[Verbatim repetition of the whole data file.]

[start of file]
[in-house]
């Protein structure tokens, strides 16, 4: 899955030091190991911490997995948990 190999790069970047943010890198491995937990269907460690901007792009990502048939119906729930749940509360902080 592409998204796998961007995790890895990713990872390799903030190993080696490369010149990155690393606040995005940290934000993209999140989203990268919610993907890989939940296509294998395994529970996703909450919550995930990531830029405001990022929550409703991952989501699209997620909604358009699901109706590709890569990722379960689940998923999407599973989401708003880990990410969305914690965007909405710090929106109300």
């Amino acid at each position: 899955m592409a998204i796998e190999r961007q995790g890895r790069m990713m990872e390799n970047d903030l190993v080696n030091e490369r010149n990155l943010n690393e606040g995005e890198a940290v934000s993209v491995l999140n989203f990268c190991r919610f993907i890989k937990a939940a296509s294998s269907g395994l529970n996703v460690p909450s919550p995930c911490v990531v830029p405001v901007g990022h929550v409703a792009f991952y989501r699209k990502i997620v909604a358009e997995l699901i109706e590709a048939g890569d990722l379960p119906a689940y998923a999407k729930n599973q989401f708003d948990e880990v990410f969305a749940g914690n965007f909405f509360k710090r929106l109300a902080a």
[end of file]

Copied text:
[in-house]
């Protein structure tokens, strides 16, 4: 899955030091190991911490997995948990 190999790069970047943010890198491995937990269907460690901007792009990502048939119906729930749940509360902080 592409998204796998961007995790890895990713990872390799903030190993080696490369010149990155690393606040995005940290934000993209999140989203990268919610993907890989939940296509294998395994529970996703909450919550995930990531830029405001990022929550409703991952989501699209997620909604358009699901109706590709890569990722379960689940998923999407599973989401708003880990990410969305914690965007909405710090929106109300």
């Amino acid at each position: 899955m592409a998204i796998e190999r961007q995790g890895r790069m990713m990872e390799n970047d903030l190993v080696n030091e490369r010149n990155l943010n690393e606040g995005e890198a940290v934000s993209v491995l999140n989203f990268c190991r919610f993907i890989k937990a939940a296509s294998s269907g395994l529970n996703v460690p909450s919550p995930c911490v990531v830029p405001v901007g990022h929550v409703a792009f991952y989501r699209k990502i997620v909604a358009e997995l699901i109706e590709a048939g890569d990722l379960p119906a689940y998923a999407k729930n599973q989401f708003d948990e880990v990410f969305a749940g914690n965007f909405f509360k710090r929106l109300a902080a």